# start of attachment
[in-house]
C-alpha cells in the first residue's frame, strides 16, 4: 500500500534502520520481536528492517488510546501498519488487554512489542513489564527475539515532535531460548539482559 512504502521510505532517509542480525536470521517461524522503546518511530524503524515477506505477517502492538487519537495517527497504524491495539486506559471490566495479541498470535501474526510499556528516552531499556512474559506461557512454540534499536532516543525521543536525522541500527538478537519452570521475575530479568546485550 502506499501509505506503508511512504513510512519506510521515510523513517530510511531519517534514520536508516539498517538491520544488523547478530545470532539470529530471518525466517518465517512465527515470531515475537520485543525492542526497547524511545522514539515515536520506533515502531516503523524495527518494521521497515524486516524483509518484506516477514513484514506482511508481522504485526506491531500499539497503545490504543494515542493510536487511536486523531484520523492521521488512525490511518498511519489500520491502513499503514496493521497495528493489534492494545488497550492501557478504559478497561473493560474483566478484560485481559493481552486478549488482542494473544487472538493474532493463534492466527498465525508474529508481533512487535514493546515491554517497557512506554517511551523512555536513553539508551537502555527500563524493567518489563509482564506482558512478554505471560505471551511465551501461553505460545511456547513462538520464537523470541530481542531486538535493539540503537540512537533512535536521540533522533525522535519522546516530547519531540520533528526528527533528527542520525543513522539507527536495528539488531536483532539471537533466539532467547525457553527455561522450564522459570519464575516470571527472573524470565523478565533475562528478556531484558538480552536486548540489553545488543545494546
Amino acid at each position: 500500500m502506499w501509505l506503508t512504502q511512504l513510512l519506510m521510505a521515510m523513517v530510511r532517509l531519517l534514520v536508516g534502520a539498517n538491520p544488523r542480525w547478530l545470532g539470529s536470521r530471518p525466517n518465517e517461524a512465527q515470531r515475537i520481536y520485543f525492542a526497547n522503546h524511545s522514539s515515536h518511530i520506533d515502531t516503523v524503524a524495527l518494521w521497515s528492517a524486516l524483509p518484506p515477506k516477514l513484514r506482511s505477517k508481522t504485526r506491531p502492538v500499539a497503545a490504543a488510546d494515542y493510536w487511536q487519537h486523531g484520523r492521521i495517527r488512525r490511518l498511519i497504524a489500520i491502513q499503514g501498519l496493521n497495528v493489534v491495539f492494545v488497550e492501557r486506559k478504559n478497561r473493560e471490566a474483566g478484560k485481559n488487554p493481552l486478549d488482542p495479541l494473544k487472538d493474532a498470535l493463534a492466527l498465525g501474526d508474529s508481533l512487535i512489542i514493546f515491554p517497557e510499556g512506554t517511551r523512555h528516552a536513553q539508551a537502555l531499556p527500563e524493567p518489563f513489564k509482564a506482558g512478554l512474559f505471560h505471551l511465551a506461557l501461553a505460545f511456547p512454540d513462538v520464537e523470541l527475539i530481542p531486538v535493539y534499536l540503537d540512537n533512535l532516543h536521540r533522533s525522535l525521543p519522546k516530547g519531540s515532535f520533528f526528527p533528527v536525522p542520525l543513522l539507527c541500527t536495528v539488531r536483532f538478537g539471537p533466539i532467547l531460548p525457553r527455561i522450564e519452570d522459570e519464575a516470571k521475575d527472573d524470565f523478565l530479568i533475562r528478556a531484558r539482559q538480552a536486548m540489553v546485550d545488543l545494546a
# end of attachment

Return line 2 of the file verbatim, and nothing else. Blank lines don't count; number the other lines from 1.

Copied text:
C-alpha cells in the first residue's frame, strides 16, 4: 500500500534502520520481536528492517488510546501498519488487554512489542513489564527475539515532535531460548539482559 512504502521510505532517509542480525536470521517461524522503546518511530524503524515477506505477517502492538487519537495517527497504524491495539486506559471490566495479541498470535501474526510499556528516552531499556512474559506461557512454540534499536532516543525521543536525522541500527538478537519452570521475575530479568546485550 502506499501509505506503508511512504513510512519506510521515510523513517530510511531519517534514520536508516539498517538491520544488523547478530545470532539470529530471518525466517518465517512465527515470531515475537520485543525492542526497547524511545522514539515515536520506533515502531516503523524495527518494521521497515524486516524483509518484506516477514513484514506482511508481522504485526506491531500499539497503545490504543494515542493510536487511536486523531484520523492521521488512525490511518498511519489500520491502513499503514496493521497495528493489534492494545488497550492501557478504559478497561473493560474483566478484560485481559493481552486478549488482542494473544487472538493474532493463534492466527498465525508474529508481533512487535514493546515491554517497557512506554517511551523512555536513553539508551537502555527500563524493567518489563509482564506482558512478554505471560505471551511465551501461553505460545511456547513462538520464537523470541530481542531486538535493539540503537540512537533512535536521540533522533525522535519522546516530547519531540520533528526528527533528527542520525543513522539507527536495528539488531536483532539471537533466539532467547525457553527455561522450564522459570519464575516470571527472573524470565523478565533475562528478556531484558538480552536486548540489553545488543545494546